The 2021 MotoGP season is at an end. And so is the grand prix racing career of Valentino Rossi, the Italian inducted as a MotoGP Legend the same night. Legend is overused as a word to describe racers, but not in this case. Rossi changed the sport, both directly, by his success and the force of his personality, and indirectly, by forcing Dorna to act for fear of what would become of the sport once Rossi left. The technical rule changes they enacted in the wake of Rossi's switch to Ducati and the Global Financial Crisis have created a thrilling spectacle where any number of bikes or riders could win a race. So though Rossi's departure leaves a gaping hole, the sport itself is in excellent shape.
There is a surprisingly celebratory atmosphere at Valencia for the final round of the 2021 MotoGP season. In part because it is a celebration of career for the greatest icon of motorcycle racing. But also because, unlike previous years, it really is the end of the season: we are not stuck in Valencia for another three days for test. That test always cast a pall over proceedings, no one daring to look beyond Sunday, for fear of encountering another three days of continuous grind, on top of the entire year which they had just passed.
Instead, on Sunday night, the season finishes. 2022 starts three days later, at a different track, giving us all room to catch our collective breath, relax for a moment, and start the new season with some semblance of renewed energy. That respite, brief as it is, lightens the mood considerably. It feels like a weekend where we can enjoy the racing.
The danger with making predictions is that it can go horribly wrong. Yesterday, I confidently predicted that it would remain dry all weekend. That prediction lasted until the end of Moto3 FP1. As the final minute approached, the dark clouds which had been slowly creeping up on the Circuito Ricardo Tormo started to sprinkle the track with rain. Just a little at first, then growing heavier once MotoGP got underway.
The rain stopped during the Moto2 session, leaving the track wet throughout (and giving Sam Lowes the opportunity to suffer a horrible highside and injure his right foot), the cool, overcast weather meaning the track dried out quite slowly. There were still a few damp patches by the time MotoGP FP2 started in the afternoon, though by the end, only Turn 1 and Turn 12 still had moisture in places.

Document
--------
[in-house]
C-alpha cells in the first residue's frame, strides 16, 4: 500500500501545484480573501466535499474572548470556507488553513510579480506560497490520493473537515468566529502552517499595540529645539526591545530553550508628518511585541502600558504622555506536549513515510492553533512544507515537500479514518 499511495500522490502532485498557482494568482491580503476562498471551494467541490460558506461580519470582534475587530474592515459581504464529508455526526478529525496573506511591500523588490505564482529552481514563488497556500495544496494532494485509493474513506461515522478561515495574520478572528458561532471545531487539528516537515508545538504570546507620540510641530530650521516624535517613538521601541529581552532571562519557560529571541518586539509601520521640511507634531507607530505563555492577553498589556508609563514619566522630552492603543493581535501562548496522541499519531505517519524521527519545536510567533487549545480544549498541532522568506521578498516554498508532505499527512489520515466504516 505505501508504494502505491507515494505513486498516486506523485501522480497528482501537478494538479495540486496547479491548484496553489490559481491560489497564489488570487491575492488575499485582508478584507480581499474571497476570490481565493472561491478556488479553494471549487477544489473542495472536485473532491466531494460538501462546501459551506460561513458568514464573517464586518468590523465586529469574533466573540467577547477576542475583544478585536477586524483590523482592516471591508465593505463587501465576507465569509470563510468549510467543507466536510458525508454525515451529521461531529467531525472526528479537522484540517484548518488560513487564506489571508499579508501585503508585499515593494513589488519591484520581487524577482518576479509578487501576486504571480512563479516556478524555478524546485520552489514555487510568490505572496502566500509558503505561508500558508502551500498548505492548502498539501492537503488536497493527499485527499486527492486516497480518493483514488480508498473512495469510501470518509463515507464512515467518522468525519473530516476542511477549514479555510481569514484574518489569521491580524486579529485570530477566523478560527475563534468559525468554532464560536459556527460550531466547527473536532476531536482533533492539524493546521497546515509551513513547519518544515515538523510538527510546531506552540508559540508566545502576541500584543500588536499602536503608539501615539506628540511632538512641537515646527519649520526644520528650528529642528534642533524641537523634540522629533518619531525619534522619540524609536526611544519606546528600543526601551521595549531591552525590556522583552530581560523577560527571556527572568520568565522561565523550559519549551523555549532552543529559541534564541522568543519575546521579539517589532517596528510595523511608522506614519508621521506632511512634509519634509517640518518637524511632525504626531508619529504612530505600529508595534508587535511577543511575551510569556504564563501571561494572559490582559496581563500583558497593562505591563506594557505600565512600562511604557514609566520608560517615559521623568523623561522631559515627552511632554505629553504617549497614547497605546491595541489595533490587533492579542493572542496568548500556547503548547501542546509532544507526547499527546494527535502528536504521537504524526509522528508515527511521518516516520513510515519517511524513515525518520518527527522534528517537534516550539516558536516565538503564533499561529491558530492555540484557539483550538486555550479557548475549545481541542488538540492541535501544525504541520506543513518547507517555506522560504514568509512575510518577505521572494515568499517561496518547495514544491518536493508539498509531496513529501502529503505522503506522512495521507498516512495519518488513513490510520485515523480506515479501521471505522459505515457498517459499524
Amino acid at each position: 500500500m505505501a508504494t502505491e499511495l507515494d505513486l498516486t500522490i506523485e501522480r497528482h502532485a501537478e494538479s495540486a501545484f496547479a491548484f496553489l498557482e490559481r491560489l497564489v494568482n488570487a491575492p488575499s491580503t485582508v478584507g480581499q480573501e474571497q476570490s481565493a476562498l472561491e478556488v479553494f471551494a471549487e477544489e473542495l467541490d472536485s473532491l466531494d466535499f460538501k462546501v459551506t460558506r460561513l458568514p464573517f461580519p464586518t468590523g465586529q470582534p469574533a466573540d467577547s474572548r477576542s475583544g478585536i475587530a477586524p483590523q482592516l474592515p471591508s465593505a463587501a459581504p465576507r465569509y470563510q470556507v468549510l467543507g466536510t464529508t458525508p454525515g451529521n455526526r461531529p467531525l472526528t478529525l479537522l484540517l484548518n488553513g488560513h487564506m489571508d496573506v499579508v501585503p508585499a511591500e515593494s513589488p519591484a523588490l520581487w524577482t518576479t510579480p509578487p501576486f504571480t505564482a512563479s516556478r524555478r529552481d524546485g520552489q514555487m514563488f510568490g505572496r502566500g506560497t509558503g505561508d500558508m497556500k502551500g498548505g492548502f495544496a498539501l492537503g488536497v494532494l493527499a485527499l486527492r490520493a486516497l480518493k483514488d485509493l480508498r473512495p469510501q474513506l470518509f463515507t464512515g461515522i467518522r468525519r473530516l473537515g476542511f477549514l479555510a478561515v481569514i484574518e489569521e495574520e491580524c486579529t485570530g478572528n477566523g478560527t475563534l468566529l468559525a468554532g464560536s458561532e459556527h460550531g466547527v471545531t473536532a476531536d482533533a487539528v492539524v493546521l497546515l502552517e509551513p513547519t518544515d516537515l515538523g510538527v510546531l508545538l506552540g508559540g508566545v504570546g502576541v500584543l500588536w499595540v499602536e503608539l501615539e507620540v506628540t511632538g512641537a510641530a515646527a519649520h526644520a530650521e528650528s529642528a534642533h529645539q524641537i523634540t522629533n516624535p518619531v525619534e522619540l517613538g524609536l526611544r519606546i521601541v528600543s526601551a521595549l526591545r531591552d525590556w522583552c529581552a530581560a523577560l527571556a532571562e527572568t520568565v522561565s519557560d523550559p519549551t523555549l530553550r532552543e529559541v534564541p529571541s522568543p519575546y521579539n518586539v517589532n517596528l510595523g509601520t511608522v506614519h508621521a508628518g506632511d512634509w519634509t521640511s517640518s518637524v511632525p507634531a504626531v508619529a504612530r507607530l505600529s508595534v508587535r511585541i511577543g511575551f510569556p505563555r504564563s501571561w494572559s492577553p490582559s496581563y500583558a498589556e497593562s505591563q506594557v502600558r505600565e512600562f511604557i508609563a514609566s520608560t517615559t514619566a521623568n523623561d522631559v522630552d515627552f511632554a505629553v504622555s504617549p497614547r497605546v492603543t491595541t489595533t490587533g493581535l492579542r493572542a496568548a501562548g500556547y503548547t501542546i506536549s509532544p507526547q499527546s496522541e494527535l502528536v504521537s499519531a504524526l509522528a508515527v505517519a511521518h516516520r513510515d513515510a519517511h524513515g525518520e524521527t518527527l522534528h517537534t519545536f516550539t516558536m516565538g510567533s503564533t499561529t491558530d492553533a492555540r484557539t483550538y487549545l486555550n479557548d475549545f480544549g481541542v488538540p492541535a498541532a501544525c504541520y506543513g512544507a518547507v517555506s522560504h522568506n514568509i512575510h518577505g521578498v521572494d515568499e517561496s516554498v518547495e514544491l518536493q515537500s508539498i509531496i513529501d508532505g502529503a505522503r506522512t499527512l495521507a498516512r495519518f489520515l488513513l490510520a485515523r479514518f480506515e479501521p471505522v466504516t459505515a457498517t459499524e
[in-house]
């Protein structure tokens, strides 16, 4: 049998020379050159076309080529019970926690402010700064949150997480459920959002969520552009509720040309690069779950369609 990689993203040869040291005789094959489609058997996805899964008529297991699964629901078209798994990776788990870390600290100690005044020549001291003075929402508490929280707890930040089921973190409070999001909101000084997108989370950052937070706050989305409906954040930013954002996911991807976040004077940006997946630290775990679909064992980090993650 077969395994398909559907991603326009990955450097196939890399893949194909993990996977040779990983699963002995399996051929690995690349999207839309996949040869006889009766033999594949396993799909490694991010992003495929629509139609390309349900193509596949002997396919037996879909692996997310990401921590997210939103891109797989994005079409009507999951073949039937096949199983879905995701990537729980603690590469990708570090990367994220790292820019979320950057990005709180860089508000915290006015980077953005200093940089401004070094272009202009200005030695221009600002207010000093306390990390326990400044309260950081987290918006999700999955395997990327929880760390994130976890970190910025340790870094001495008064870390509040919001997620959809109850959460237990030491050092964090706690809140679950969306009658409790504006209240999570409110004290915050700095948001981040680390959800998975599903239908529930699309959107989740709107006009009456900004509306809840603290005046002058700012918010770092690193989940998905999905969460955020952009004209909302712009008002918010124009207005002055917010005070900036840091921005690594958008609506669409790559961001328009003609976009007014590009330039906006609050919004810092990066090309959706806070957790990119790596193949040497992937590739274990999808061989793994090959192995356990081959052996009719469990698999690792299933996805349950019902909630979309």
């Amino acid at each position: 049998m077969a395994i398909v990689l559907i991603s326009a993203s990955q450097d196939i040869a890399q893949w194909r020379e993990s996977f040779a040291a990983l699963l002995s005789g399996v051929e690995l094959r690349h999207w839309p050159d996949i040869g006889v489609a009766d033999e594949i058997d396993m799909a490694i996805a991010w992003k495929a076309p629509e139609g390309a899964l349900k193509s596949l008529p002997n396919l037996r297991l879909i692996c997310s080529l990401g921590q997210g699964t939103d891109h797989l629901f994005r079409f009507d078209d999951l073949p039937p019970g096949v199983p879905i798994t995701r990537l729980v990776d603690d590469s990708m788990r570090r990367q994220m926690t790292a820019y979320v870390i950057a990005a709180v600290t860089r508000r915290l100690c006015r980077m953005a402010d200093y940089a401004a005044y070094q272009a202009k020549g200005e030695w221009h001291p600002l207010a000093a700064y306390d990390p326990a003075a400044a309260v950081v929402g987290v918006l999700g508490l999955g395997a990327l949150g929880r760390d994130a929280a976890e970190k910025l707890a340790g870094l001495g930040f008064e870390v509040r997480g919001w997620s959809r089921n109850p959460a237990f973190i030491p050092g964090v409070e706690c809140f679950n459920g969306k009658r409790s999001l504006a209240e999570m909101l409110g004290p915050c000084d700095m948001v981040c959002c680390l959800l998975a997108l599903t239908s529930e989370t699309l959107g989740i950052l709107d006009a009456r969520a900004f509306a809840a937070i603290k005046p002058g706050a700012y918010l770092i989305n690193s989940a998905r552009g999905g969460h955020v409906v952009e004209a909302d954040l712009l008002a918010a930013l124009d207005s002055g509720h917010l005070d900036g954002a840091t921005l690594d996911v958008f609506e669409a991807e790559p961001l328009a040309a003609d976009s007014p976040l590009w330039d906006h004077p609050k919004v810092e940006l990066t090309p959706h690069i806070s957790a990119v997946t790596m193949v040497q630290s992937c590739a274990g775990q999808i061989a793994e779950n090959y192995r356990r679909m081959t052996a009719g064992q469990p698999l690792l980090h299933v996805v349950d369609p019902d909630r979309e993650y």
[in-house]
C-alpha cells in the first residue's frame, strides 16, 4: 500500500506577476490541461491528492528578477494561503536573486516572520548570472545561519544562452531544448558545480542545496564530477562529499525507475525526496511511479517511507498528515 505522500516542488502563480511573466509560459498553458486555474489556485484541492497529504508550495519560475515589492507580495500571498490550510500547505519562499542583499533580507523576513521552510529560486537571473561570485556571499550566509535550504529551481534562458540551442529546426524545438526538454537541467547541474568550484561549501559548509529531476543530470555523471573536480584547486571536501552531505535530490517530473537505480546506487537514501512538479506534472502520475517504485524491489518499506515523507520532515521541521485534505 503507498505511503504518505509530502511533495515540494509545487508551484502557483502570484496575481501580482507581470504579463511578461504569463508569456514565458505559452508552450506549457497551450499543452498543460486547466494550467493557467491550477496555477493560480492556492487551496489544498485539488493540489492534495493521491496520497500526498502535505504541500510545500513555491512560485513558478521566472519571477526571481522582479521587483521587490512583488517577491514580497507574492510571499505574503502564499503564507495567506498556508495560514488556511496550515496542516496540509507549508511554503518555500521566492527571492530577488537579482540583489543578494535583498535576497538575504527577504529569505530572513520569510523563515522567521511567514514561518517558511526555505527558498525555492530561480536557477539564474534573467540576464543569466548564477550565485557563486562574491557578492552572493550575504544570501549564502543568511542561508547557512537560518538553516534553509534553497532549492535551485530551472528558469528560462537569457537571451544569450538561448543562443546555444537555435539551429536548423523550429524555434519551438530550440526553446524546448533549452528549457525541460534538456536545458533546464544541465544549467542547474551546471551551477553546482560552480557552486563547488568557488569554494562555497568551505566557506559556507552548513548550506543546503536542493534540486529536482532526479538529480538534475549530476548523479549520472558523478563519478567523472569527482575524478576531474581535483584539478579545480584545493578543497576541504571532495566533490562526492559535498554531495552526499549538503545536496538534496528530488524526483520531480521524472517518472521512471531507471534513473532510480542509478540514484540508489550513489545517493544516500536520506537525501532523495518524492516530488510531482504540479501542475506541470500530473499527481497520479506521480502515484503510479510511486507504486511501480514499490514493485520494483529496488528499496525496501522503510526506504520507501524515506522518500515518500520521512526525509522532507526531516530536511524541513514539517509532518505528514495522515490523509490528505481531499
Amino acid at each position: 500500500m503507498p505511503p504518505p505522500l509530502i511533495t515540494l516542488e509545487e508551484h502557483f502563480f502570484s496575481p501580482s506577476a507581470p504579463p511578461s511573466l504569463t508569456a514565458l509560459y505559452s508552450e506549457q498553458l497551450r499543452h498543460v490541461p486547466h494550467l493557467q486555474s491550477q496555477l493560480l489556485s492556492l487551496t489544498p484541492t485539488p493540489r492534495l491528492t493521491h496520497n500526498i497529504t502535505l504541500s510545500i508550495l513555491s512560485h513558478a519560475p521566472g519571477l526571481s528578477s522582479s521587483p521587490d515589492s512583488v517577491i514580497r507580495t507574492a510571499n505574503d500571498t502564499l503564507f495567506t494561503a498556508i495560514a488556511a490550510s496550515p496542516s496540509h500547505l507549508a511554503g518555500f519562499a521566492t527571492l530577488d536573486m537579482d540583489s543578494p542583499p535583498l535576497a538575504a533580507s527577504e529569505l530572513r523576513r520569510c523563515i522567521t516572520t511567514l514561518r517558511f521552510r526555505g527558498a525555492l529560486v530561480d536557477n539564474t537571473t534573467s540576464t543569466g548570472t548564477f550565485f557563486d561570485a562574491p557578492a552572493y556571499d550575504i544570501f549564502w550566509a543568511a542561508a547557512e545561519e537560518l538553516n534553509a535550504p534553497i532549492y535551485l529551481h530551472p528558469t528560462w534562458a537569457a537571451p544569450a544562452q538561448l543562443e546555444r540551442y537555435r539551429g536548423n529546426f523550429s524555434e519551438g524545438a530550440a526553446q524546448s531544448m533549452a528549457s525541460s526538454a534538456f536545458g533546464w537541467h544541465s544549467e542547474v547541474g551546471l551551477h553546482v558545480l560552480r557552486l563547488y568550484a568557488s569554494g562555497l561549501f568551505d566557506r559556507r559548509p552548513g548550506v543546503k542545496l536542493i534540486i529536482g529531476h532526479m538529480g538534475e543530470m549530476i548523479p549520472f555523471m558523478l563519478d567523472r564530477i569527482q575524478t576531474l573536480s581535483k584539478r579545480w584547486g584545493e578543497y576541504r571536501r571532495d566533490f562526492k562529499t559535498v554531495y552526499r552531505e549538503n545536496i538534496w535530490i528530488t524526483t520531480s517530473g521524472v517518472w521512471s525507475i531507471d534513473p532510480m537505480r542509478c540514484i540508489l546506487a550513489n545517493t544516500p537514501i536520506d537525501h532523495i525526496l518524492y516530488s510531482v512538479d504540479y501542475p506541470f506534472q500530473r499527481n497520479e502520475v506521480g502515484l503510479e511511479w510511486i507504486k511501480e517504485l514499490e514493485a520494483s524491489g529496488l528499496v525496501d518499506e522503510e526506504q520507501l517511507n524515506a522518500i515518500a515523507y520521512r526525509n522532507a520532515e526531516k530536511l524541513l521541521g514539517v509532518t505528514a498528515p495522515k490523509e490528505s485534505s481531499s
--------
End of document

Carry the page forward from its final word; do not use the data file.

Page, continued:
Turn 1 was the last part of the track to be resurfaced, a whole stretch of new asphalt laid down from the start straight through to the exit of Turn 1 in 2016, after the whole track had been resurfaced in 2012. The Turn 1 resurfacing had vastly improved the grip into the first corner, the hardest braking zone on the track. But it had not helped the drainage, that spot taking a long time to dry out.
It is a strange weekend, the last race of the season. For all intents and purposes the season is already over, the championship is done, officially in MotoGP and Moto3, and as good as in Moto2 – Raul Fernandez can't afford to throw in the towel, but he has to win the race, and the chances of Remy Gardner finishing lower than 13th are pretty small. But not zero, of course, which is why they will line up on Sunday.
The constructors' championship was settled at Portimão last week, and the odds of Fabio Quartararo and Franco Morbidelli outscoring Pecco Bagnaia and Jack Miller by a combined 28 points on Sunday is pretty low (but again, not zero), which will hand the team title to the factory Ducati Lenovo squad.
So why are we bothering to race at Valencia? Well, apart from the contractual obligation – Dorna has promised TV broadcasters 18 races, Valencia has a contract to host a grand prix, and sponsors have backed teams on the basis of a full season, not knocking off early just because the title is wrapped up.
Why are we here?
Another dramatic day of Moto2 and Moto3 action at the Algarve GP saw one world champ crowned, while another man took a monumental step toward his.
Acosta champ despite growing pains
There was something approaching skepticism with regards to Pedro Acosta in the autumn of this year. The Tiburon de Mazarron’s incredible start to life in the Moto3 world championship had raised expectations to such an extent that a recent run of results in which he scored 7th, 8th and 3rd places in just his 14th, 15th and 16th GPs could be considered something of a crisis.
But this showing demonstrated he had lost none of that spark as he swept to his sixth win of the season to become the second youngest GP world champion in history at 17 years of 166 days old, just one day older than record holder Loris Capirossi, when he swept to the 1990 125cc title in Australia. When it really mattered, Acosta showed the mentality and the brass of a champion.